A topical gel containing an immunosuppressant could help psoriasis symptoms.
A topical gel made of lipospheres with immunosuppressants curcumin and tacrolimus shows deep skin penetration and improvements in psoriatic skin.
The study, “Tacrolimus and curcumin co-loaded liposphere gel: Synergistic combination towards management of psoriasis,” was published in theJournal of Controlled Release.
Psoriasis, an autoimmune skin disorder, significantly affects patients’ quality of life. Tacrolimus acts by inhibiting a protein called calcineurin, which is involved in the activation and proliferation of key cells of our immune system, the T-cells. Due to its suppressive effect on the immune system, tacrolimus has been widely used in the treatment of psoriasis, as well as in other disorders of the immune system.
Tacrolimus is commercially available as a topical ointment, but the delivery of the drug to the deep skin layers has been hampered by low and highly variable skin absorption.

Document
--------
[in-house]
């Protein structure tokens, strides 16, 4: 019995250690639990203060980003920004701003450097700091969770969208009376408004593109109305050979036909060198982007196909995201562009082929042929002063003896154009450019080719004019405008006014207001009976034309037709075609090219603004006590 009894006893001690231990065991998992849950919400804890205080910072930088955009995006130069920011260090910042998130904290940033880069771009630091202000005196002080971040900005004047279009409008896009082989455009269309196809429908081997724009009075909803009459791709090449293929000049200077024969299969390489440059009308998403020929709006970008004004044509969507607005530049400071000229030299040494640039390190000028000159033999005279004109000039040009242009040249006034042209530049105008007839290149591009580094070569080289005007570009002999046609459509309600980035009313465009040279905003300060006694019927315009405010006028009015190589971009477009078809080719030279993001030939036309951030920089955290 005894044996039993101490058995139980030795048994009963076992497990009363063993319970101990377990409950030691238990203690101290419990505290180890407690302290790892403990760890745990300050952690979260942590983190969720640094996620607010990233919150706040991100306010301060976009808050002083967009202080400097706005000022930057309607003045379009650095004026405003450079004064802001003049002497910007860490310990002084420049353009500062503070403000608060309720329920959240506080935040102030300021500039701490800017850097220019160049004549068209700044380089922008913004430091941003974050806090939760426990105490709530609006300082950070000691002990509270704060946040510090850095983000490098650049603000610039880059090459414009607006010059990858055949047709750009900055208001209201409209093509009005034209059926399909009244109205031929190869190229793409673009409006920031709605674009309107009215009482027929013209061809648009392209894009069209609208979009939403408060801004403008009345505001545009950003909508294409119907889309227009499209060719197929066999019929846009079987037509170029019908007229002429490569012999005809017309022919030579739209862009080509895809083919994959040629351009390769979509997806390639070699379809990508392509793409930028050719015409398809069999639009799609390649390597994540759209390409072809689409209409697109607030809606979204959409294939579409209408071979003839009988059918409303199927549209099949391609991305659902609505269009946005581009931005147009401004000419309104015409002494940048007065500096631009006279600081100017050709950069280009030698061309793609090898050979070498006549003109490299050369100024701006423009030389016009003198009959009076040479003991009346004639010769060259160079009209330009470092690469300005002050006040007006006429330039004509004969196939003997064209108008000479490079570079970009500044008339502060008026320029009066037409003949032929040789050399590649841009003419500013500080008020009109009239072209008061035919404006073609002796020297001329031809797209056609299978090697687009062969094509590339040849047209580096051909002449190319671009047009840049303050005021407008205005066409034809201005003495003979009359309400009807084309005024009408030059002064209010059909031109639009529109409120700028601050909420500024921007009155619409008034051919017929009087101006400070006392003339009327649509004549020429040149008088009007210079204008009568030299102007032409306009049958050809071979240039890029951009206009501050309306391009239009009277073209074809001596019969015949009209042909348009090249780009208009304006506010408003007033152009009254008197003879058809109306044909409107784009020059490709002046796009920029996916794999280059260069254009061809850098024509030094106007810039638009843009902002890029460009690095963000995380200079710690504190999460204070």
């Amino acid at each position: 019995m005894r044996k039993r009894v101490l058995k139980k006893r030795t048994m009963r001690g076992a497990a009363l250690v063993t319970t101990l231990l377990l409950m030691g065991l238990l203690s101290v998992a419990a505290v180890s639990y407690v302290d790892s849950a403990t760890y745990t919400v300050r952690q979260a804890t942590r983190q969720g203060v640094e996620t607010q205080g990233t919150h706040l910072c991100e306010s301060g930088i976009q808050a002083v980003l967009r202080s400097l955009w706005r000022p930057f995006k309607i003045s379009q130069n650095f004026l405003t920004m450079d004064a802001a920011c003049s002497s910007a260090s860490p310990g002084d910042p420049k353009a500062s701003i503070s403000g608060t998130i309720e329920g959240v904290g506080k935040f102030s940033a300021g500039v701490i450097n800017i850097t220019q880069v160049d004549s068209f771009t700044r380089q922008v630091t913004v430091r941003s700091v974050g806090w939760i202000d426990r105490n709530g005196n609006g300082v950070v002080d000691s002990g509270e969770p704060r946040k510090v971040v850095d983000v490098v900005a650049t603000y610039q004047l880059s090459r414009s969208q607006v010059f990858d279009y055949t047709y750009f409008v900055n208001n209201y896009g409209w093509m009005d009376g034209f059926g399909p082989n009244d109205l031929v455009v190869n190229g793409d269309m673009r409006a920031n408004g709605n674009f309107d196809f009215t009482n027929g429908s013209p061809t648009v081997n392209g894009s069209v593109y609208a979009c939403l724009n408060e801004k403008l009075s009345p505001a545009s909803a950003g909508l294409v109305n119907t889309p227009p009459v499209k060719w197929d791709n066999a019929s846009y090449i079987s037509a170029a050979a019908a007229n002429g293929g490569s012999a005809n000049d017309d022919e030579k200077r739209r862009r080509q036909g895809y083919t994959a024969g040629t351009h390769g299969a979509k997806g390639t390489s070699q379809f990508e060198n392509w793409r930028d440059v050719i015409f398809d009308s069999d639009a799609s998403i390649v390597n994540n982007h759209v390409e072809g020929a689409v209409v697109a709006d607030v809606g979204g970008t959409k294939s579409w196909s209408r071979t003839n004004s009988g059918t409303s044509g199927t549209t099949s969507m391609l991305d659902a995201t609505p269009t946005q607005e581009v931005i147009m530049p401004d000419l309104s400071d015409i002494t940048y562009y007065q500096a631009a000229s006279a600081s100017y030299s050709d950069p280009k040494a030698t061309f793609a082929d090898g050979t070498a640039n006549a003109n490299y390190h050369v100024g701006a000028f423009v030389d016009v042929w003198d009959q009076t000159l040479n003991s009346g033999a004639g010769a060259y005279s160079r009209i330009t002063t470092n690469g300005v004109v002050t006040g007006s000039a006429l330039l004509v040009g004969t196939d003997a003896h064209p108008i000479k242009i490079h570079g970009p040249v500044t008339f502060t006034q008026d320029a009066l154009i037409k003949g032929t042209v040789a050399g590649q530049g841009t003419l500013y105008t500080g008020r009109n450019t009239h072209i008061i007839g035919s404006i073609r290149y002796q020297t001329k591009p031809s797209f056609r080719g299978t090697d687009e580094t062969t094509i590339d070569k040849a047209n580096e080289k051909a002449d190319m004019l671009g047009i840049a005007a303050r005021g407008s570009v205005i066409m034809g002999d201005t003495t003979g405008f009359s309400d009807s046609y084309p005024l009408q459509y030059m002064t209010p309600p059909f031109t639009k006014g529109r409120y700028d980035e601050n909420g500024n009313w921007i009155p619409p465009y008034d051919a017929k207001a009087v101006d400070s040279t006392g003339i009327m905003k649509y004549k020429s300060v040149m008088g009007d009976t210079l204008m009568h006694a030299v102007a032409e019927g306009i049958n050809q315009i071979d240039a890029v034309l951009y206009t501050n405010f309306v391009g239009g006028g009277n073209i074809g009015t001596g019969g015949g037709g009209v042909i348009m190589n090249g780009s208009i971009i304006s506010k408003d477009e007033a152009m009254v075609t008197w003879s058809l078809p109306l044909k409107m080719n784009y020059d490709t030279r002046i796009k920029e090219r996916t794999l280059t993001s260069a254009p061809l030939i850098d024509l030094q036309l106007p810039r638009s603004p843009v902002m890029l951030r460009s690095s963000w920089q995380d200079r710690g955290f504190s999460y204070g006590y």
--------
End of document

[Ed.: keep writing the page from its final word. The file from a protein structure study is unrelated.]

Curcumin, a natural compound produced by plants, has been reported to have a therapeutic potential in psoriasis when applied as a gel. The beneficial effects of curcumin have also been linked to an immunosuppression action. However, its poor solubility and poor skin penetration are the main obstacles to topical delivery.
Here, authors investigated the anti-psoriatic effectiveness of tacrolimus and curcumin when loaded and administered in a liposphere gel formulation. Lipospheres are a carrier surrounded by a lipid coating embedding its surface. Its size is in the nano scale and several of these types of nano-carrier systems have been used to co-deliver multiple drug molecules to their action site.
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